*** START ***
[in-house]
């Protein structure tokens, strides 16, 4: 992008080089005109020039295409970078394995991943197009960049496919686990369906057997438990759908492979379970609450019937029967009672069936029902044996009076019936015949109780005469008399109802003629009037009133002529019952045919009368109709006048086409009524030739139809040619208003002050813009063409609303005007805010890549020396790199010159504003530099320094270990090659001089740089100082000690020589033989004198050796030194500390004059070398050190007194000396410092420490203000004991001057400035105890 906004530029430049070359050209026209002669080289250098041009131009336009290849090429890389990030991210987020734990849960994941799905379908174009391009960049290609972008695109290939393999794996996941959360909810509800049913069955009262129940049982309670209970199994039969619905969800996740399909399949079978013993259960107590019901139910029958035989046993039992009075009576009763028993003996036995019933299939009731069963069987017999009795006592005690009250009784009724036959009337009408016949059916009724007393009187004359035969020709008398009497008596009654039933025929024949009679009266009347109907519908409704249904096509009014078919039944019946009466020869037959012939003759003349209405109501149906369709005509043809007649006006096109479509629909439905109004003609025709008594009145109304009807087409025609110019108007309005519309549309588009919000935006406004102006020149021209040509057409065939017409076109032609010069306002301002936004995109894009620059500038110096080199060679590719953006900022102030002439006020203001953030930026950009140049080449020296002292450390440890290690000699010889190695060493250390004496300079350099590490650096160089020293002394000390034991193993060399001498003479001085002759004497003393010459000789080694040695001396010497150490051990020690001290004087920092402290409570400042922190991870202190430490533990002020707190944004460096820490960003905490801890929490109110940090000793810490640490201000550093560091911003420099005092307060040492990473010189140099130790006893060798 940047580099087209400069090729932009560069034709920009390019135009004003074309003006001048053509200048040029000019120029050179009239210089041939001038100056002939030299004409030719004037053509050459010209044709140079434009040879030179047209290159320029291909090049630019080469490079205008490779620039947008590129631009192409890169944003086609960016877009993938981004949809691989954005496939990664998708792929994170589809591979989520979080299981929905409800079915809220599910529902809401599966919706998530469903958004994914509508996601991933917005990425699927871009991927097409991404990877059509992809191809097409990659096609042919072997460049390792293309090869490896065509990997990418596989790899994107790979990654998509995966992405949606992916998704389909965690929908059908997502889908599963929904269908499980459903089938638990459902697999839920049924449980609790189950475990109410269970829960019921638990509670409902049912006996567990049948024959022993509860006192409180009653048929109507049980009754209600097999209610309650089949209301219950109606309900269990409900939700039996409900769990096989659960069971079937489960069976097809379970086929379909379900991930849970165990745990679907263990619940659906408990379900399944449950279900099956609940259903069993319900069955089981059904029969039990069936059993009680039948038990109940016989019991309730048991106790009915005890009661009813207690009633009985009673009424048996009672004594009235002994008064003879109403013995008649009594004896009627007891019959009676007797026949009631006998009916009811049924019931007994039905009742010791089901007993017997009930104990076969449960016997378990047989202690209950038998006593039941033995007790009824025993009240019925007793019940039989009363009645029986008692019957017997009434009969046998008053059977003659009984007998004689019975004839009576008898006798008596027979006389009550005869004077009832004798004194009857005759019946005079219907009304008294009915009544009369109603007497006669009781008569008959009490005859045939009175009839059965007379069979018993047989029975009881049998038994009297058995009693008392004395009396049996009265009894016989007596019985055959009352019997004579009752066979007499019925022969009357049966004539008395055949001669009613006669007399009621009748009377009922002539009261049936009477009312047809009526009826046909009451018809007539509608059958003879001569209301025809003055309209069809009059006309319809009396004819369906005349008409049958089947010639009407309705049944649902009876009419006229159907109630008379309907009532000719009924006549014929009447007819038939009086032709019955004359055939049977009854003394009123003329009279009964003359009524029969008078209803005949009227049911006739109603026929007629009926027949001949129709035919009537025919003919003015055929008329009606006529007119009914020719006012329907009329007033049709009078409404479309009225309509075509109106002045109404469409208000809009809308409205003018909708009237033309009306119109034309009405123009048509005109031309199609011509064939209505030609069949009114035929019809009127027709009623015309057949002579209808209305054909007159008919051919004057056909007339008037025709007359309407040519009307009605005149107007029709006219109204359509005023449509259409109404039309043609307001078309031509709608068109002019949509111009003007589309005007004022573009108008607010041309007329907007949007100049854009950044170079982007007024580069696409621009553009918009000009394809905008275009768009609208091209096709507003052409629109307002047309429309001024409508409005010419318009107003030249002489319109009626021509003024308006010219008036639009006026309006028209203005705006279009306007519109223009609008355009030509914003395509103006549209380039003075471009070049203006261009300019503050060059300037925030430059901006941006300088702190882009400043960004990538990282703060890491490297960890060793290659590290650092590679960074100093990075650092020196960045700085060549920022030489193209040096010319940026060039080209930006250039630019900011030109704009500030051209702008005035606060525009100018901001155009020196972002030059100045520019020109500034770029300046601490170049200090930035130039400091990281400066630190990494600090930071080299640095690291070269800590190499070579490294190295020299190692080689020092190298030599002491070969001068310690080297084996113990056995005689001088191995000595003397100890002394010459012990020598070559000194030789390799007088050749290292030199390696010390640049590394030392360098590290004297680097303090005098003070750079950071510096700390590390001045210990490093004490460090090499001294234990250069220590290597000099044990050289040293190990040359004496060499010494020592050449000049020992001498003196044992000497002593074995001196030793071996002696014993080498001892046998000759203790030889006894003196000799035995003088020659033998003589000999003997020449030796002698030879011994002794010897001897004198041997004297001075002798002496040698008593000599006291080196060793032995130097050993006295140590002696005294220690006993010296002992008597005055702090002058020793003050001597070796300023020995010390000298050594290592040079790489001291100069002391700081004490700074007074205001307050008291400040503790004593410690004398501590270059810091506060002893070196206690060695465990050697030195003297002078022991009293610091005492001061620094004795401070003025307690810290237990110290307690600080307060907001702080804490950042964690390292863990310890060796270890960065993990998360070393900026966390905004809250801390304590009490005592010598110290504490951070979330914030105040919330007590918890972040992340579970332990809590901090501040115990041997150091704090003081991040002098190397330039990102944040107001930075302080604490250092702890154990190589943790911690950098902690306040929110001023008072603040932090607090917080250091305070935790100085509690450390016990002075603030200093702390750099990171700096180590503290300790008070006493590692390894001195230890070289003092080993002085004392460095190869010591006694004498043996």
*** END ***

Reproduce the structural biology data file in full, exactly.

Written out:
[in-house]
């Protein structure tokens, strides 16, 4: 992008080089005109020039295409970078394995991943197009960049496919686990369906057997438990759908492979379970609450019937029967009672069936029902044996009076019936015949109780005469008399109802003629009037009133002529019952045919009368109709006048086409009524030739139809040619208003002050813009063409609303005007805010890549020396790199010159504003530099320094270990090659001089740089100082000690020589033989004198050796030194500390004059070398050190007194000396410092420490203000004991001057400035105890 906004530029430049070359050209026209002669080289250098041009131009336009290849090429890389990030991210987020734990849960994941799905379908174009391009960049290609972008695109290939393999794996996941959360909810509800049913069955009262129940049982309670209970199994039969619905969800996740399909399949079978013993259960107590019901139910029958035989046993039992009075009576009763028993003996036995019933299939009731069963069987017999009795006592005690009250009784009724036959009337009408016949059916009724007393009187004359035969020709008398009497008596009654039933025929024949009679009266009347109907519908409704249904096509009014078919039944019946009466020869037959012939003759003349209405109501149906369709005509043809007649006006096109479509629909439905109004003609025709008594009145109304009807087409025609110019108007309005519309549309588009919000935006406004102006020149021209040509057409065939017409076109032609010069306002301002936004995109894009620059500038110096080199060679590719953006900022102030002439006020203001953030930026950009140049080449020296002292450390440890290690000699010889190695060493250390004496300079350099590490650096160089020293002394000390034991193993060399001498003479001085002759004497003393010459000789080694040695001396010497150490051990020690001290004087920092402290409570400042922190991870202190430490533990002020707190944004460096820490960003905490801890929490109110940090000793810490640490201000550093560091911003420099005092307060040492990473010189140099130790006893060798 940047580099087209400069090729932009560069034709920009390019135009004003074309003006001048053509200048040029000019120029050179009239210089041939001038100056002939030299004409030719004037053509050459010209044709140079434009040879030179047209290159320029291909090049630019080469490079205008490779620039947008590129631009192409890169944003086609960016877009993938981004949809691989954005496939990664998708792929994170589809591979989520979080299981929905409800079915809220599910529902809401599966919706998530469903958004994914509508996601991933917005990425699927871009991927097409991404990877059509992809191809097409990659096609042919072997460049390792293309090869490896065509990997990418596989790899994107790979990654998509995966992405949606992916998704389909965690929908059908997502889908599963929904269908499980459903089938638990459902697999839920049924449980609790189950475990109410269970829960019921638990509670409902049912006996567990049948024959022993509860006192409180009653048929109507049980009754209600097999209610309650089949209301219950109606309900269990409900939700039996409900769990096989659960069971079937489960069976097809379970086929379909379900991930849970165990745990679907263990619940659906408990379900399944449950279900099956609940259903069993319900069955089981059904029969039990069936059993009680039948038990109940016989019991309730048991106790009915005890009661009813207690009633009985009673009424048996009672004594009235002994008064003879109403013995008649009594004896009627007891019959009676007797026949009631006998009916009811049924019931007994039905009742010791089901007993017997009930104990076969449960016997378990047989202690209950038998006593039941033995007790009824025993009240019925007793019940039989009363009645029986008692019957017997009434009969046998008053059977003659009984007998004689019975004839009576008898006798008596027979006389009550005869004077009832004798004194009857005759019946005079219907009304008294009915009544009369109603007497006669009781008569008959009490005859045939009175009839059965007379069979018993047989029975009881049998038994009297058995009693008392004395009396049996009265009894016989007596019985055959009352019997004579009752066979007499019925022969009357049966004539008395055949001669009613006669007399009621009748009377009922002539009261049936009477009312047809009526009826046909009451018809007539509608059958003879001569209301025809003055309209069809009059006309319809009396004819369906005349008409049958089947010639009407309705049944649902009876009419006229159907109630008379309907009532000719009924006549014929009447007819038939009086032709019955004359055939049977009854003394009123003329009279009964003359009524029969008078209803005949009227049911006739109603026929007629009926027949001949129709035919009537025919003919003015055929008329009606006529007119009914020719006012329907009329007033049709009078409404479309009225309509075509109106002045109404469409208000809009809308409205003018909708009237033309009306119109034309009405123009048509005109031309199609011509064939209505030609069949009114035929019809009127027709009623015309057949002579209808209305054909007159008919051919004057056909007339008037025709007359309407040519009307009605005149107007029709006219109204359509005023449509259409109404039309043609307001078309031509709608068109002019949509111009003007589309005007004022573009108008607010041309007329907007949007100049854009950044170079982007007024580069696409621009553009918009000009394809905008275009768009609208091209096709507003052409629109307002047309429309001024409508409005010419318009107003030249002489319109009626021509003024308006010219008036639009006026309006028209203005705006279009306007519109223009609008355009030509914003395509103006549209380039003075471009070049203006261009300019503050060059300037925030430059901006941006300088702190882009400043960004990538990282703060890491490297960890060793290659590290650092590679960074100093990075650092020196960045700085060549920022030489193209040096010319940026060039080209930006250039630019900011030109704009500030051209702008005035606060525009100018901001155009020196972002030059100045520019020109500034770029300046601490170049200090930035130039400091990281400066630190990494600090930071080299640095690291070269800590190499070579490294190295020299190692080689020092190298030599002491070969001068310690080297084996113990056995005689001088191995000595003397100890002394010459012990020598070559000194030789390799007088050749290292030199390696010390640049590394030392360098590290004297680097303090005098003070750079950071510096700390590390001045210990490093004490460090090499001294234990250069220590290597000099044990050289040293190990040359004496060499010494020592050449000049020992001498003196044992000497002593074995001196030793071996002696014993080498001892046998000759203790030889006894003196000799035995003088020659033998003589000999003997020449030796002698030879011994002794010897001897004198041997004297001075002798002496040698008593000599006291080196060793032995130097050993006295140590002696005294220690006993010296002992008597005055702090002058020793003050001597070796300023020995010390000298050594290592040079790489001291100069002391700081004490700074007074205001307050008291400040503790004593410690004398501590270059810091506060002893070196206690060695465990050697030195003297002078022991009293610091005492001061620094004795401070003025307690810290237990110290307690600080307060907001702080804490950042964690390292863990310890060796270890960065993990998360070393900026966390905004809250801390304590009490005592010598110290504490951070979330914030105040919330007590918890972040992340579970332990809590901090501040115990041997150091704090003081991040002098190397330039990102944040107001930075302080604490250092702890154990190589943790911690950098902690306040929110001023008072603040932090607090917080250091305070935790100085509690450390016990002075603030200093702390750099990171700096180590503290300790008070006493590692390894001195230890070289003092080993002085004392460095190869010591006694004498043996």